As 18 month-old L. and I navigate the play areas in our apartment complex as well as the nearby park, inevitably we encounter other toddlers with other parents, mostly moms. The kind of talk that goes on in such situations is not, for me, one of the highlites of parenting.
I don't dislike all such talk, of course -- I'm not some kind of ogre, glowering my way between the swings and the slide and turning my back on friendly smiles as we proceed towards the play structure. I make a point of smiling and nodding or saying hello to whoever we encounter, and if chatter seems to be in order I most definitely participate. I even enjoy it more often than not; though this blog may come across as a little cynical at times, I rank few of lifes pleasures higher than hearing about other peoples' lives (though admittedly talking about my own is rarely something I enjoy, and I prefer to hear substance rather than the fairly trivial stuff that makes up most playground banter). My problem isn't so much with the actual practice of this parental conversation as with the ideal to which it is supposed to adhere, the standard against which it is judged. The farther the conversation is from the ideal, the more likely it is that I'll enjoy it.
In thinking about this, I've been a little worried that in feeling this way I have been drafted into the cultural tendency to devalue the feminine. Like I said, there is the odd dad, and a few more grampa's than that, but mostly the adults in this particular space are women. To give such encounters the respect they deserve, I suppose it is important to recognize that they have historically functioned, at least for some women, as a kind of mutual sounding-out, an audition for inclusion in each others' networks of practical advice and emotional support by which the uncharted waters of mothering can be navigated. Quite understandably, male existence in that space and potential for inclusion in those networks is somewhat different -- not nonexistent, but different. I'm not complaining about that, by the way, because I have a sense of the historical, cultural, and political reasons why it is so; sharing your birth story or complaining about sore nipples is just less likely to feel comfortable when the stranger on the playground is a man. As well, I'm not sure that such a strategy for parenting support particularly meets my needs or ways of dealing with things either.
And even so, playground encounters between moms are most often just trivial and superficial ways to pass the time while the toddlers steal each others' toys. Sharing the experience of being a parent is not a particularly strong indicator of having much else in common. As one of my sisters joked to my partner when we were back in Ontario in December, whatever words are used to start conversations between moms on playgrounds they more or less always functionally amount to, "So, I see your ovaries are functioning too."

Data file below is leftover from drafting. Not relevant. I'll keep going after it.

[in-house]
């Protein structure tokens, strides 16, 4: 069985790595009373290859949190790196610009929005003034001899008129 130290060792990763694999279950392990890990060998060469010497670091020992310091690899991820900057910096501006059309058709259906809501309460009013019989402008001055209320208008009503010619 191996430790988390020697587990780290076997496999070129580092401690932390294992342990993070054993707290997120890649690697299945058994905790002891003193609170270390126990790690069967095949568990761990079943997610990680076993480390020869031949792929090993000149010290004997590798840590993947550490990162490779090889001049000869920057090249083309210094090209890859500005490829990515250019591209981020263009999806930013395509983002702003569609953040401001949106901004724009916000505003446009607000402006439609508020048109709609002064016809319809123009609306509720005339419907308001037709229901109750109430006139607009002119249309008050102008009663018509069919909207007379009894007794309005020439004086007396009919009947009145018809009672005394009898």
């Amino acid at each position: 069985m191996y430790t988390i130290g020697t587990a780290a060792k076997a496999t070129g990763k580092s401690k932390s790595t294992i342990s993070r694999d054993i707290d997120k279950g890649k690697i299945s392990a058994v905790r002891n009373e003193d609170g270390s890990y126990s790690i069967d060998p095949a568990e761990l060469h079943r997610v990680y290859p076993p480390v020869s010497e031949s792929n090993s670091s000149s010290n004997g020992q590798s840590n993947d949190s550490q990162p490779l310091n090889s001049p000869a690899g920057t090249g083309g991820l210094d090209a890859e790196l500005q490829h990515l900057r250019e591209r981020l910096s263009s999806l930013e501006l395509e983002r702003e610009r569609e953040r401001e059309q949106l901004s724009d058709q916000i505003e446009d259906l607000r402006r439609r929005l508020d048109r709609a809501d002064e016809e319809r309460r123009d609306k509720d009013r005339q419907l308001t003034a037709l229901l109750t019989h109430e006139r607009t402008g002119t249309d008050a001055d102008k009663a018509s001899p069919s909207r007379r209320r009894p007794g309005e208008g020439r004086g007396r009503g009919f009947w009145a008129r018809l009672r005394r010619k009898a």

So partly it is the triviality of such interactions that turn me off. Smalltalk of any sort bores me and I've never been very good at it. But there is something about conversation in this situation that goes beyond ordinary smalltalk -- like I said, something about the ideal irks me. There is a script that outlines the general pattern for the conversation, and a series of rules that hems in where it will flow. This ideal is not a neutral thing -- it is a recipe for the performance of middle-class "respectability," and its power is felt even in many situations in which the identities of one or both or some or all of the participants deviate from oppressive North American "normalcy." Even more than in other kinds of smalltalk, there is an expectation that the rules will be followed. It has something to do with the presence of kids, I think, some shared understanding that substantive "adult business" will be avoided for the sake of child-focused harmony and for the sake of appearing to be a "good parent." In the general culture that category, of course, gets constructed in ways that validate ways of being associated with privilege and conformity. It is this expectation that I will perform that I resent the most. And, of course, the fact that I can generally meet these criteria purely by performing (i.e. by hiding self) is itself a privilege -- lots of other parents cannot. And none of us should feel we have to.
Admittedly, I tend to be hypersensitive to such scripts and expectations. Lots of other folk probably wouldn't even see it as performance but rather just as talking about the stuff of everyday life (though I think there's a lot of cultural training that goes into what is considered the stuff of everyday life, versus what is taboo and what is not even seen). Others who would see them as potential constraints would find ways to skillfully violate them in ways that did not alienate, or ways that maybe sometimes did; hopefully I can get better at that. But mostly I think I'll just continue quietly preferring conversation with other parents that deviates even in trivial ways from the performance of "respectability" and conformity.